A Detroit demolition contractor cited by state regulators for failing to properly warn that an apartment building it tore down contained asbestos will continue to receive city contracts.
A city appeals board on Tuesday voted to clear Gayanga Co. of violations stemming from its April teardown of a mid-rise building at 31 Woodland Street, near Boston Edison. The abandoned building contained the equivalent of three football fields of dangerous asbestos.
At issue was a change order that allowed the work to be fast-tracked and the asbestos to remain in the building during teardown. That’s permitted by state law when buildings are deemed unsafe to enter, as an inspector hired by Gayanga said this one was. City officials signed the change order.
But Gayanga failed to properly update a notice with the state to show the asbestos would not be removed, regulators said.
On Tuesday, Gayanga CEO Brian McKinney chalked the violation up to an oversight, noting the company provided details of on-site contaminants elsewhere in its documentation.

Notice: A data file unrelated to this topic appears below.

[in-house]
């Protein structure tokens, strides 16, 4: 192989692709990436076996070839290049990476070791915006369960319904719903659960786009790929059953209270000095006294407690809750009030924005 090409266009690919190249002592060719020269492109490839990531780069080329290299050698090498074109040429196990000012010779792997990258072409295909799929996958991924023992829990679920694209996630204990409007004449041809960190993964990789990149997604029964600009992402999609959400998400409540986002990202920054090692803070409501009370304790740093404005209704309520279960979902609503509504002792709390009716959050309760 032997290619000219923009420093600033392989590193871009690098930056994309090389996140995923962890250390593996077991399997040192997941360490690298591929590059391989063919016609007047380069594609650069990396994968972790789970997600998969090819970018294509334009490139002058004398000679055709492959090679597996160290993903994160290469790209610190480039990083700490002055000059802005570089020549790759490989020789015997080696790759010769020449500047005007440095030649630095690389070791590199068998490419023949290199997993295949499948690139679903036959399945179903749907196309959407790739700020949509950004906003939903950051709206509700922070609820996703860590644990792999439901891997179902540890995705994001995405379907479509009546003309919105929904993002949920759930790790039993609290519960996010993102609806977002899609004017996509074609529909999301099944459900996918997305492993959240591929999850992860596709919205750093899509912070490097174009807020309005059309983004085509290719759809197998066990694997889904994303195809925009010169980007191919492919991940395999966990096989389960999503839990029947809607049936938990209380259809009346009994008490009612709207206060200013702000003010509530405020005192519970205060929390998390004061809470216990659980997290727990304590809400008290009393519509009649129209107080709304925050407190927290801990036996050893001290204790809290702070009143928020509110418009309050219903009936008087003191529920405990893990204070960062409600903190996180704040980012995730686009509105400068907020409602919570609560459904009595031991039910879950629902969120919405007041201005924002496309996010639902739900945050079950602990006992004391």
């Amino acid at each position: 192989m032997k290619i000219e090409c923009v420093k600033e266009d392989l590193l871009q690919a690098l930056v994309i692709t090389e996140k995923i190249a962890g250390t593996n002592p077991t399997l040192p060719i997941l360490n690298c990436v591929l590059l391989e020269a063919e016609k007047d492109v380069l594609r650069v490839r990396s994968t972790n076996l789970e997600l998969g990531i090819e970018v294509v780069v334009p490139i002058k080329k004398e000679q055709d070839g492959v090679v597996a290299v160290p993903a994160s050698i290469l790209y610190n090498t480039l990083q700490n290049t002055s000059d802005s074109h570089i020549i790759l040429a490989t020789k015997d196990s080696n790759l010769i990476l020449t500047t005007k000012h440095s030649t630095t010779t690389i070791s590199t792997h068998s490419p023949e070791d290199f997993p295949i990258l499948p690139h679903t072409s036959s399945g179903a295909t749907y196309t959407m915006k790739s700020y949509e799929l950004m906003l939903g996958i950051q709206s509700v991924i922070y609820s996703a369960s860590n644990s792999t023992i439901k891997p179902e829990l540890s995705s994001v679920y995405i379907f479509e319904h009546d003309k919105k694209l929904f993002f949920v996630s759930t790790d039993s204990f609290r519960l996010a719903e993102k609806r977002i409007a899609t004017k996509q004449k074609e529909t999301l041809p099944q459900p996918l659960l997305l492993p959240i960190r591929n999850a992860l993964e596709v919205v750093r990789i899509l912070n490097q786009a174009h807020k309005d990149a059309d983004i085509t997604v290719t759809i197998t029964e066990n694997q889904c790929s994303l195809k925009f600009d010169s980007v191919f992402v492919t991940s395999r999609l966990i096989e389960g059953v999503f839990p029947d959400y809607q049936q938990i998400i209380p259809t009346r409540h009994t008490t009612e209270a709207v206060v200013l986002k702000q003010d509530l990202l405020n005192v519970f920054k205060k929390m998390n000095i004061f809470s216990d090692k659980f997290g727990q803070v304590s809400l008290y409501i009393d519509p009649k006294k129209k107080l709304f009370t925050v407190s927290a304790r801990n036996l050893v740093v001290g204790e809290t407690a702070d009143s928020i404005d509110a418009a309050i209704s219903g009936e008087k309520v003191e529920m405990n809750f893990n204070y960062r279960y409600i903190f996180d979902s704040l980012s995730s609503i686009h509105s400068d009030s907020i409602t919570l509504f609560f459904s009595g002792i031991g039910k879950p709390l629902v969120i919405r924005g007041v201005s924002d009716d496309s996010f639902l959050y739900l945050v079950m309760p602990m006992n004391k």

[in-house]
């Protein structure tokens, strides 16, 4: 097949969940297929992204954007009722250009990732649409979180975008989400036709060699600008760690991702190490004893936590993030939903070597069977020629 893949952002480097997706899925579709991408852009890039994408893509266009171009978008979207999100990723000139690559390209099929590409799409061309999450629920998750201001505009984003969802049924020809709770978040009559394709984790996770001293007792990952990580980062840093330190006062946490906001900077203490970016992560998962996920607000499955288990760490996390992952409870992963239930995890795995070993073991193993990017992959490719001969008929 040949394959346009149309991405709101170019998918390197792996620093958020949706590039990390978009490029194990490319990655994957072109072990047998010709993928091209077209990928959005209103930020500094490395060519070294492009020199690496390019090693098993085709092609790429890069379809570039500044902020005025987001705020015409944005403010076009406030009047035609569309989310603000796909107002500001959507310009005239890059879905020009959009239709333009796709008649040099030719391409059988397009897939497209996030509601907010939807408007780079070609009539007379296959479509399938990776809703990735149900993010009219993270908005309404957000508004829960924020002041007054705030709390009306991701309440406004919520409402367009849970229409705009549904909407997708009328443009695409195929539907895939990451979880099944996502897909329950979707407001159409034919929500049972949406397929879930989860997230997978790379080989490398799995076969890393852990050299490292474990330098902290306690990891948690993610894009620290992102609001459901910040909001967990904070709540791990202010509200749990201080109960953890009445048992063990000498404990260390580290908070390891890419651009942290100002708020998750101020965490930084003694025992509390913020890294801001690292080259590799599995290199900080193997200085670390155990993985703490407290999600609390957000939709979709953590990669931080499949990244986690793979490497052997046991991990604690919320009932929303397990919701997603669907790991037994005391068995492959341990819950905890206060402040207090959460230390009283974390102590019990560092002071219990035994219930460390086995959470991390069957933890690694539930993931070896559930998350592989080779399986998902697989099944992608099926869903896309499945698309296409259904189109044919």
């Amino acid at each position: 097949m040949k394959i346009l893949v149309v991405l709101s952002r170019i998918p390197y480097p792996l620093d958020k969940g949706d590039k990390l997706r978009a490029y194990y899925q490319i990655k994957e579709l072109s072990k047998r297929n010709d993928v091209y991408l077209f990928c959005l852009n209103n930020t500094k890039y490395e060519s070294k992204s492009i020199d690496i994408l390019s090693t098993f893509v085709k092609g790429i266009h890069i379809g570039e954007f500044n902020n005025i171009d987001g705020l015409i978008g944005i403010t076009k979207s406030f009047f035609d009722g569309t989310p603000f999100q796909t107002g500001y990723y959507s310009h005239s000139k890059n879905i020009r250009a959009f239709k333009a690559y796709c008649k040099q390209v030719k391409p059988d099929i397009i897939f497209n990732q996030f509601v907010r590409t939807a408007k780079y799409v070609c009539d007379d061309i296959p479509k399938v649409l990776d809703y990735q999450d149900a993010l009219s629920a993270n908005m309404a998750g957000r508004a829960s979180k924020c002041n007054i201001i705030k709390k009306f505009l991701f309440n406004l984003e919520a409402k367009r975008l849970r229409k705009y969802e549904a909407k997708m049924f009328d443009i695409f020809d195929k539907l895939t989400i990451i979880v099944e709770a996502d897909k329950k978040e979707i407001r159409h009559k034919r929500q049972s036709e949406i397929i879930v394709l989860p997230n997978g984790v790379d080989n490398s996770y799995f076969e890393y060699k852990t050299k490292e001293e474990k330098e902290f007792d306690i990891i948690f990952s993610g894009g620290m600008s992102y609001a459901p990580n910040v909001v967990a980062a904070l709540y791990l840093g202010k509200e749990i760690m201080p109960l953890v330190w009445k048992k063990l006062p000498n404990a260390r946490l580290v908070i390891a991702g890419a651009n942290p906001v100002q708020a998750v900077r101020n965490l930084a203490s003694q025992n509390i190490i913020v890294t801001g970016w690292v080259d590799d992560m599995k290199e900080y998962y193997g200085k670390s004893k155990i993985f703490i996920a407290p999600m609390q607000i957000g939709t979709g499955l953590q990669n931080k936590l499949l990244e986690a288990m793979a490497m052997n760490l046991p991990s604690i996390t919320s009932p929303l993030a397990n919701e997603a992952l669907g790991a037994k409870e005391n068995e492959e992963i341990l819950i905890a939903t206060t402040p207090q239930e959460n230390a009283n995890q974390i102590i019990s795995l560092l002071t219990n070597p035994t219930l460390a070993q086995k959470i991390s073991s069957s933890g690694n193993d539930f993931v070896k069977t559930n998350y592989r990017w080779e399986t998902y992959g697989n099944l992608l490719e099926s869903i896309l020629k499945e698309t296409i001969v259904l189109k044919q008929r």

“We followed every step and just didn’t know we had to update that box,” McKinney told the board.
The company — held up by Detroit officials as an exemplar of minority participation in the city’s demolition program — had until now been dinged with four violations in the course of more than $10 million of demolition work, though each was deemed unsubstantiated by the board.
Board members found no evidence that Gayanga improperly carried out any portion of the demolition at 31 Woodland.
State regulators, however, took issue with what they saw in a Facebook video of the teardown. They noted that it “showed several potential violations occurring, including visible emissions offsite” — a reference to potentially hazardous dust — “and lack of signage on trucks taking the debris to a landfill.” But the violations weren’t included in the notice, regulators said, because field liaisons did not personally witness them.
State regulators have also cited the Detroit Building Authority for failing to file proper paperwork on the demo. They said a required “Ordered Demolition” letter — which signals a fast-tracking of the process — was not included with the notice. The city has until Thursday to respond.
The U.S. Department of Housing and Urban Development is also looking into what happened, as the demolition was paid for with community block grants.
The HUD funds were to expire May 1. It's unclear if that factored into the decision to fast-track the process; the city did not answer this queastion.